Raymond James Financial chief executive officer Tom James on Monday chose Paul Reilly, a company outsider but a hometown boy, to succeed him.
Filling James' shoes is no easy task. James routinely is voted tops among area business leaders in an annual St. Petersburg Times survey and is a major area philanthropist. And he's handing stewardship of Raymond James to Reilly during one of the more perilous economic times since the Depression.
The Tom James throne is the closest thing the Tampa Bay area has to business royalty. The publicly traded company boasts the highest profile among area corporations, thanks in large part to the firm's decision years ago to buy the naming rights to Raymond James Stadium, home to the Tampa Bay Buccaneers and the site just 30 days ago of this year's Super Bowl.
But Reilly, 54, is not arriving without experience. He has served as a director on the Raymond James board since 2005 and was chairman of the board's audit committee for the past year.
Reilly grew up in St. Petersburg and is executive chairman of the Korn/Ferry International executive search firm. Earlier, he was CEO at KPMG International, an advisory firm of more than 100,000 employees with annual revenue of $12 billion.
Reilly will join Raymond James Financial as president on May 1. After one year, Reilly will succeed James, 66, as CEO. James will continue to work for the firm full time as executive chairman of the board.
Raymond James was co-founded by Tom James' father, making Reilly the first CEO outside the family to run the investment firm. Neither James nor Reilly was available for comment Monday, but James offered some thoughts in a statement.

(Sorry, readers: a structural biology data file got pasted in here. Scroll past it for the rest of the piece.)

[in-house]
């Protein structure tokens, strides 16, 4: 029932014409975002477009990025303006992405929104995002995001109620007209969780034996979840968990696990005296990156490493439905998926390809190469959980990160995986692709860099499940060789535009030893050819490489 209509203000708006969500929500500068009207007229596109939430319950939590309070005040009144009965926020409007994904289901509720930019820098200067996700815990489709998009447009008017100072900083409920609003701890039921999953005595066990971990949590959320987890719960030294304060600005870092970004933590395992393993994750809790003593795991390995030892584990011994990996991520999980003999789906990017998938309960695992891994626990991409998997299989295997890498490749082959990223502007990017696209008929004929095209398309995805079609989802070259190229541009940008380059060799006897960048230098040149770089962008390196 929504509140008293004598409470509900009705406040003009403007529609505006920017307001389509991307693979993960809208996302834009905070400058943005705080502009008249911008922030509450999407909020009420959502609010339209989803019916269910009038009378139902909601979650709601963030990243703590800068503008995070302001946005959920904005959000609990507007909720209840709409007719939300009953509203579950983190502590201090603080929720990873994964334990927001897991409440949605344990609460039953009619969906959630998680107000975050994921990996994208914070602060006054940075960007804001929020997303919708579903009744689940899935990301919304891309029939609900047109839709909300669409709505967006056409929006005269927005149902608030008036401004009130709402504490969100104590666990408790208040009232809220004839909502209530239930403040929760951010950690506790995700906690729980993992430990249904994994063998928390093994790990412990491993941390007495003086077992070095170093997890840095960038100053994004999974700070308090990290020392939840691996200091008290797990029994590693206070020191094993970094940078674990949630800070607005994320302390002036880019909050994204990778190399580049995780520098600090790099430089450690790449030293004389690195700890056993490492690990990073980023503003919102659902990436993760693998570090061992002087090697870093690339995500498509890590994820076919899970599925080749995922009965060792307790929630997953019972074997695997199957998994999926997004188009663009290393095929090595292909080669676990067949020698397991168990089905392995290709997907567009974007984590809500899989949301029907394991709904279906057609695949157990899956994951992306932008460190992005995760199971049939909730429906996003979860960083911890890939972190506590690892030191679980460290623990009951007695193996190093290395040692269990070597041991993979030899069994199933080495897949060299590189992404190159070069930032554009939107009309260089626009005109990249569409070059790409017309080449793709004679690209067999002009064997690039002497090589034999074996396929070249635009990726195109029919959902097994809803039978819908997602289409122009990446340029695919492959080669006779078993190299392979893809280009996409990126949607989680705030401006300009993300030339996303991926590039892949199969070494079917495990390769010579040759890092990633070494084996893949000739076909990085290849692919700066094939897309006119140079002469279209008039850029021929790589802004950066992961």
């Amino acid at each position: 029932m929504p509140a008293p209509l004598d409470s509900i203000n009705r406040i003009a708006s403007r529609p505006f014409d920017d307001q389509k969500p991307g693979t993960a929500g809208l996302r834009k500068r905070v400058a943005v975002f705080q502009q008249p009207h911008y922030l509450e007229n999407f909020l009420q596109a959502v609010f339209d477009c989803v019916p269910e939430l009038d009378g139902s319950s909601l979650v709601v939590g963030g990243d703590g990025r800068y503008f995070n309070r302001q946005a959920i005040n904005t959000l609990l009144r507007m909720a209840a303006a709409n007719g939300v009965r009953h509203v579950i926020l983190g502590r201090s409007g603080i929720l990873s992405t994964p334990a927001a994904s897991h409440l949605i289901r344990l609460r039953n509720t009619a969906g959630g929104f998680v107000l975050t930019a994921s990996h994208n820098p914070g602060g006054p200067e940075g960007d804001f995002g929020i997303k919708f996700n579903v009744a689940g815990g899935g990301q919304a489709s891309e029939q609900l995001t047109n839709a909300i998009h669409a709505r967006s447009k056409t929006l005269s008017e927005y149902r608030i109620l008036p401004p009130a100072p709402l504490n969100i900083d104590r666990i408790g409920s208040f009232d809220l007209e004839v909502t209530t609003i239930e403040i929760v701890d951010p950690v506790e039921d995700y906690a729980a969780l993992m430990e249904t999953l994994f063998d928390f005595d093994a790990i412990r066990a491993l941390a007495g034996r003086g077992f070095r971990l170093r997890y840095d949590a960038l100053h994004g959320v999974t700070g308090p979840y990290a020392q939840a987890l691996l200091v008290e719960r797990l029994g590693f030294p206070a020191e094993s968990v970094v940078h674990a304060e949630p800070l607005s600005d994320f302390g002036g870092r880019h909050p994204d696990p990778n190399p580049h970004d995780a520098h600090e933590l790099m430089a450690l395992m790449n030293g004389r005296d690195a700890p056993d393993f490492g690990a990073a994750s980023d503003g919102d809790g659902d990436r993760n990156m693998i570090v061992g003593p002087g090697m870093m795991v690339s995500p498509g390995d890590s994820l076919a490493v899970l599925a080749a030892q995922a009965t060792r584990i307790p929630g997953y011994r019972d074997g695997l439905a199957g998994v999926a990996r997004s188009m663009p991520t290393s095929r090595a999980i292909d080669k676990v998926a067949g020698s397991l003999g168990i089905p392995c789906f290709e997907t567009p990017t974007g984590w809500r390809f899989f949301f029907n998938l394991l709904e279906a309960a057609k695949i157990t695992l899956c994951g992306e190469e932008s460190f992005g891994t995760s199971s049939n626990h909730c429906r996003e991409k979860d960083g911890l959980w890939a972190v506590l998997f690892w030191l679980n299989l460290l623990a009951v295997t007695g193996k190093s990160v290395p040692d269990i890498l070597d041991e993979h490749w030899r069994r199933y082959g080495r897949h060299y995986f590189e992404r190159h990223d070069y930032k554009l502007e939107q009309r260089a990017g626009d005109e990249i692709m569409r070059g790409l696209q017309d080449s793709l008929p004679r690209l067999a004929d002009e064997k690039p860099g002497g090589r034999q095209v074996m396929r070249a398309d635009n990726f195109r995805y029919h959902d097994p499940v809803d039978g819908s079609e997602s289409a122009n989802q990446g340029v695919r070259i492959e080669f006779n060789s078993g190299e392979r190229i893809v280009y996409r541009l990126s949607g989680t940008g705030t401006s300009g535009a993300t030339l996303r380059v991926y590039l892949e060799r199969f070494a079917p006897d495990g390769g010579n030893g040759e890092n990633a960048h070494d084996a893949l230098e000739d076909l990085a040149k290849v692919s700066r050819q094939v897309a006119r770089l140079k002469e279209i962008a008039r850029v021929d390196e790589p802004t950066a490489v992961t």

"Because he grew up in St. Petersburg, I have known Paul and his family since he was a young tennis player," James said. "Since then, he has demonstrated success in academia and international business, as well as, in recent years, as a public company CEO."
James said he has had the opportunity to observe Reilly's business skills in action as a company director. James praised Reilly's intellect, financial insight, decisionmaking skills, objectivity and "a commitment" to the firm's values and tenets.
Reilly said Raymond James' conservative management practices and principles, commitment to clients and culture of service help distinguish the firm from others in the industry. The firm's "relatively steady performance during these challenging economic times has validated its approach and is another reason why it continues to be so well respected," he said.
Reilly was appointed a director of Raymond James over the objections of Institutional Shareholder Services. The independent adviser to investor groups didn't think Reilly fit the mold of an independent director after his firm, Korn/Ferry, was paid $215,000 by Raymond James for executive search fees.
Raymond James' current president, Chet Helck, will retain the role of chief operating officer after Reilly comes on board.
Before his roles at Korn/Ferry and KPMG, the soft-spoken Reilly ran Peat Marwick's local real estate consulting business. He was a consultant and civic leader behind downtown redevelopment during the Bay Plaza era of the late 1980s and early 1990s. He also chaired the St. Petersburg Area Chamber of Commerce and was an early supporter for a St. Petersburg building now called Tropicana Field, home of the Tampa Bay Rays.
Reilly graduated from St. Petersburg's Bishop Barry High School, the predecessor to St. Petersburg Catholic. He earned an MBA at the University of Notre Dame.
Shares in Raymond James closed Monday at $13.51, down from a 52-week high of $38.25. As Wall Street-related financial firms go these difficult days, that's a pretty good showing.
Information from staff writers Mark Albright and Jeff Harrington was used in this column. Robert Trigaux can be reached at firstname.lastname@example.org.